This is a fairly unique experience which I would liken to Final Fantasy: My Life as a King. This WiiWare title of yore featured a king who needed to build his kingdom up from nothing. Your task was to hire adventurers to send out into the world so they could gather materials to rebuild. The key difference here is that in Blades, you get to go on the adventures to find materials yourself. This shift in gameplay styles is well-implemented, but it would absolutely not fit the Zelda series.

The Legend of Zelda is a series known for adventure, and the more broken up that adventure is, the worse it is received. Critics and fans alike have denigrated Wind Waker for sixteen years over its sailing mechanic. Though I personally never minded it, it has irked many gamers to the point of quitting the game. Why? It breaks up the adventure with monotonous travel sequences featuring little to no scenery. By the same token, many gamers hate the opening tutorial sequence in Twilight Princess. Before you get to have anything worthy of being called an adventure, you must complete ninety minutes or more of seemingly arbitrary tasks around town, one after another.

Zelda gamers want to get right into the adventure and never stop until the end of the game. In fact, usually they don’t even want to stop at the end! Still, in a Zelda game, this break in the adventure would feel out of place, and the micromanagement associated with it (weighing material costs between multiple projects, deciding what to upgrade or craft anew, etcetera) would detract from that magical feeling I call Zelda-ness. It works great for Elder Scrolls, keep it away from Zelda.

There Is No Overworld

This was honestly the biggest buzzkill of the game for me. Though the series is known for sprawling open worlds, Blades opted to use a level-based progression system instead. In essence, you only teleport between your town and every new area and dungeon. It’s like eating your favorite food prepared by a chef who was reading the recipe for the first time and didn’t have all the right spices. It’s still good, but it’s missing something that could make it truly perfect. In my opinion, Blades can get away with this because your time is split well between micromanaging your town and adventuring. I have already touched on why micromanaging does not work in a Zelda game, so the complete lack of an overworld would be much harder to pass off here.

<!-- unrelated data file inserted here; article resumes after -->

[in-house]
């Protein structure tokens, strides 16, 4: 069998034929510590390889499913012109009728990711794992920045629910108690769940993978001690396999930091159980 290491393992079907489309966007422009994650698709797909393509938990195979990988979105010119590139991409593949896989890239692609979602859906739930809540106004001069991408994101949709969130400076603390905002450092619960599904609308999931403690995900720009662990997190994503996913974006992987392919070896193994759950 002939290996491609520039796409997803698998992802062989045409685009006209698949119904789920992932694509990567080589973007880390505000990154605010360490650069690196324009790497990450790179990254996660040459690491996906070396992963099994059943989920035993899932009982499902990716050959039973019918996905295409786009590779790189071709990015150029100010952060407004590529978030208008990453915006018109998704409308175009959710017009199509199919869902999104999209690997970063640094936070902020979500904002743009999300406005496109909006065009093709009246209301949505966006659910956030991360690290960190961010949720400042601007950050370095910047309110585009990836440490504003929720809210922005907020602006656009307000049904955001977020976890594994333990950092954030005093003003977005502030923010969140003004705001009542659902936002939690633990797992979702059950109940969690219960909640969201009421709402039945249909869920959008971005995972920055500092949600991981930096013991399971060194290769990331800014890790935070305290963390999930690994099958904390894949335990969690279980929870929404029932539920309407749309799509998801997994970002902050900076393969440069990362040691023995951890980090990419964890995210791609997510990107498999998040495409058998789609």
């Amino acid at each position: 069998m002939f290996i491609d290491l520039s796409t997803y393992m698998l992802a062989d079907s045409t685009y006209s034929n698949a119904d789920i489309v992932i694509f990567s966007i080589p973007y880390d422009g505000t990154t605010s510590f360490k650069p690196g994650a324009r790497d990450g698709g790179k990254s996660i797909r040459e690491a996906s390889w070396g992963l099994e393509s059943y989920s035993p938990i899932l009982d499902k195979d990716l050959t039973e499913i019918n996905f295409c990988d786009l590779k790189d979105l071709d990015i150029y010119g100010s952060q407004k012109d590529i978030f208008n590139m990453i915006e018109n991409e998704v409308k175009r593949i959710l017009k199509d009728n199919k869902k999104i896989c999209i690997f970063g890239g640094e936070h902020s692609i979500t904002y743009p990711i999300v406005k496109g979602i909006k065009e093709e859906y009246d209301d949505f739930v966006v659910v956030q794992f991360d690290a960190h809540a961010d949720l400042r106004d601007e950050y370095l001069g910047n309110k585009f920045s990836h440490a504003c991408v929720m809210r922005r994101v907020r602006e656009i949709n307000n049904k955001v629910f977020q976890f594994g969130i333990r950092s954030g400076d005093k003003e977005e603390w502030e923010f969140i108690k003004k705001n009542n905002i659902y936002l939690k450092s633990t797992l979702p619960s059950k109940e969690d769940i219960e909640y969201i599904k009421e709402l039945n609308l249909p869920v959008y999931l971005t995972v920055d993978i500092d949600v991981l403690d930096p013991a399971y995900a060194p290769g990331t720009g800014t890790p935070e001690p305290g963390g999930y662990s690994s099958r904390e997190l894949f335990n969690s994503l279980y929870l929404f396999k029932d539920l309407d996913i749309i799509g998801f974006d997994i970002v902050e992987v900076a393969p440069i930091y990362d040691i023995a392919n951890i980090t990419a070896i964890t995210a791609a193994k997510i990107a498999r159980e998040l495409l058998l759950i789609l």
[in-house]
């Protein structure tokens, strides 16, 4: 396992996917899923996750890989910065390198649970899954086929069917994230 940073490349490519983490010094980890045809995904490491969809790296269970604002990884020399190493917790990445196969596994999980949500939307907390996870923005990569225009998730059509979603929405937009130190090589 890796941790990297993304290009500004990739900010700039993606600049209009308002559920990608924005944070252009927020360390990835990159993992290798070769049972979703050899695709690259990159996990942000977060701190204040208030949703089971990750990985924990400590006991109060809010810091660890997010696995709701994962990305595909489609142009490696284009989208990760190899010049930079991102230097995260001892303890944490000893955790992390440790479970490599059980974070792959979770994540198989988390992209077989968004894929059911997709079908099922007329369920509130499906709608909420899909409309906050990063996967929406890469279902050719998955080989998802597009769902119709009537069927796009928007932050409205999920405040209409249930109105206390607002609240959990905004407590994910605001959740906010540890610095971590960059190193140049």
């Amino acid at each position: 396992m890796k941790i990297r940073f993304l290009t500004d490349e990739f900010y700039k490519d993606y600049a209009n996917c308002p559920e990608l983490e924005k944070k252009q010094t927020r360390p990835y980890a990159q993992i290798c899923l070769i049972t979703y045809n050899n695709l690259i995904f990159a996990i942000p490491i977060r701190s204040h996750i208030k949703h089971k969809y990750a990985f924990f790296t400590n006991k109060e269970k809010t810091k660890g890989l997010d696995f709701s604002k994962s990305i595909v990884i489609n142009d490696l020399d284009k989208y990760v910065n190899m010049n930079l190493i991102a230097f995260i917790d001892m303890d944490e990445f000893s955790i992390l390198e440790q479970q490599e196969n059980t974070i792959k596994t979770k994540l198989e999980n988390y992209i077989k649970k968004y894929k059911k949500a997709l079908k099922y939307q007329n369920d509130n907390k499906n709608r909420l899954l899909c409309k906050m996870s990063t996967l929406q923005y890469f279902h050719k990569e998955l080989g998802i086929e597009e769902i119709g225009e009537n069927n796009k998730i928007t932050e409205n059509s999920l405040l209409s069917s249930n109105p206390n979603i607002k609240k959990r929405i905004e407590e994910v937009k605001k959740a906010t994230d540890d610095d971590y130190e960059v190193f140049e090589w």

In addition, Zelda games have always had a greater emphasis on exploration than Elder Scrolls, which features great explorative features, but the focus is divided between role-playing, outfitting and customizing your character, and an epic narrative. Not to say that Zelda doesn’t splash a little of these elements in, but certainly never to the levels of the average Elder Scrolls.

I need to be blunt at this point, since eloquent verbiage cannot convey any better my stance on the matter; a Zelda game with no overworld, mobile or otherwise, would not be a Zelda game. Hyrule Warriors is a spinoff, and we all know it, but what really defines it as a Musou game rather than a Zelda game is that exploration does not matter. It’s great, but at the end of the day its focus is on high-flying combos and endless action.

Taking away the overworld and leaving the other elements would cripple a mobile Zelda title and leave every fan of the series calling it a spinoff as many would posit is the case for Tri-Force Heroes. Oddly enough I’ll be the first to defend the game when people declare such, yet I can still see where they are coming from, since the one thing I think it truly misses is an overworld.

Well there you have it, the two best things and the two worst things to take from Elder Scrolls Blades and apply to a hypothetical mobile Legend of Zelda game, at least in my opinion. What about you, though? Do you think the game is better with no overworld? Do you think the game should be more complex because mobile tech can handle it now? Let me know your thoughts for the future of Zelda as well as Elder Scrolls Blades. Did you get in to the early access version, or are you excited by the content you have seen from it so far? Do you only play “real” Elder Scrolls games? Whatever your thoughts on any of these matters, please drop a comment here or shoot me a tweet or head to the TGPZ Discord server and let us all know what you think! Let’s keep the conversation barreling!